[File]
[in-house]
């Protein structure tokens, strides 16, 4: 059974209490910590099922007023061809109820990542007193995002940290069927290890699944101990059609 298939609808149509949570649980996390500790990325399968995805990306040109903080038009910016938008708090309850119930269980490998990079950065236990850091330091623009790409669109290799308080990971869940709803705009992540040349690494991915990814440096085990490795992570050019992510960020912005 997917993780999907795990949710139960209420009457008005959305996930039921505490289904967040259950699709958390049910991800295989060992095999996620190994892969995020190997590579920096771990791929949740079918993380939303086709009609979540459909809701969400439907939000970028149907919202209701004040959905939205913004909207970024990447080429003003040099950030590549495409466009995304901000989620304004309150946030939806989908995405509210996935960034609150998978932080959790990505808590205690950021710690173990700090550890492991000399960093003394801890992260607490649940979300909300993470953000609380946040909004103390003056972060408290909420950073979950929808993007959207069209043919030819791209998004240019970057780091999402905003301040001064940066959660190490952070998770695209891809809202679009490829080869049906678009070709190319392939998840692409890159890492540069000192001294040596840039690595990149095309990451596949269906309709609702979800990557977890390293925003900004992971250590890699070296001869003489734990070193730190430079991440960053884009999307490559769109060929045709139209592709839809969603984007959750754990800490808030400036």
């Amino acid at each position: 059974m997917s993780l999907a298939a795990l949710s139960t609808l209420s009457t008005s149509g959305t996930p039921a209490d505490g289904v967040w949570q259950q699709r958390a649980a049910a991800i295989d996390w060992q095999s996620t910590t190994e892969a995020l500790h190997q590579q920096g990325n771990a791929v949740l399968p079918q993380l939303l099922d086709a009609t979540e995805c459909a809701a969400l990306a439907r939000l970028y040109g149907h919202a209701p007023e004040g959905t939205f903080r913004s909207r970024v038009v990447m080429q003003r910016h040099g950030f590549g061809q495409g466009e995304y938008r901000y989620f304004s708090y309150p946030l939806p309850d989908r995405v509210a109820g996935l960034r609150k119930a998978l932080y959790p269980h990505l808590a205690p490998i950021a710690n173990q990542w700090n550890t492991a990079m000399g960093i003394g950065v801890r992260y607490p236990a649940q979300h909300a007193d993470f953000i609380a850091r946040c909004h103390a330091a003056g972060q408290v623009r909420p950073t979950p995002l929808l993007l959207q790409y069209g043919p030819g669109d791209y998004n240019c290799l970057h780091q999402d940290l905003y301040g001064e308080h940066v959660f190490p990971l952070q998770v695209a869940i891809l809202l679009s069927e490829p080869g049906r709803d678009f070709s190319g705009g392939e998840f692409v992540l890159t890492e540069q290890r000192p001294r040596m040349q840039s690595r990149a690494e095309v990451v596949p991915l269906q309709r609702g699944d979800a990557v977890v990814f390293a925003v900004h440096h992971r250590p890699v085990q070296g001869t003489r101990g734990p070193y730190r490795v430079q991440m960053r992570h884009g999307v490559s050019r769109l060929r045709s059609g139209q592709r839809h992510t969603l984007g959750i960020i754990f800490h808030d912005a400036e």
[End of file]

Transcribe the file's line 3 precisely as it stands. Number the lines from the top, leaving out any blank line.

């Amino acid at each position: 059974m997917s993780l999907a298939a795990l949710s139960t609808l209420s009457t008005s149509g959305t996930p039921a209490d505490g289904v967040w949570q259950q699709r958390a649980a049910a991800i295989d996390w060992q095999s996620t910590t190994e892969a995020l500790h190997q590579q920096g990325n771990a791929v949740l399968p079918q993380l939303l099922d086709a009609t979540e995805c459909a809701a969400l990306a439907r939000l970028y040109g149907h919202a209701p007023e004040g959905t939205f903080r913004s909207r970024v038009v990447m080429q003003r910016h040099g950030f590549g061809q495409g466009e995304y938008r901000y989620f304004s708090y309150p946030l939806p309850d989908r995405v509210a109820g996935l960034r609150k119930a998978l932080y959790p269980h990505l808590a205690p490998i950021a710690n173990q990542w700090n550890t492991a990079m000399g960093i003394g950065v801890r992260y607490p236990a649940q979300h909300a007193d993470f953000i609380a850091r946040c909004h103390a330091a003056g972060q408290v623009r909420p950073t979950p995002l929808l993007l959207q790409y069209g043919p030819g669109d791209y998004n240019c290799l970057h780091q999402d940290l905003y301040g001064e308080h940066v959660f190490p990971l952070q998770v695209a869940i891809l809202l679009s069927e490829p080869g049906r709803d678009f070709s190319g705009g392939e998840f692409v992540l890159t890492e540069q290890r000192p001294r040596m040349q840039s690595r990149a690494e095309v990451v596949p991915l269906q309709r609702g699944d979800a990557v977890v990814f390293a925003v900004h440096h992971r250590p890699v085990q070296g001869t003489r101990g734990p070193y730190r490795v430079q991440m960053r992570h884009g999307v490559s050019r769109l060929r045709s059609g139209q592709r839809h992510t969603l984007g959750i960020i754990f800490h808030d912005a400036e």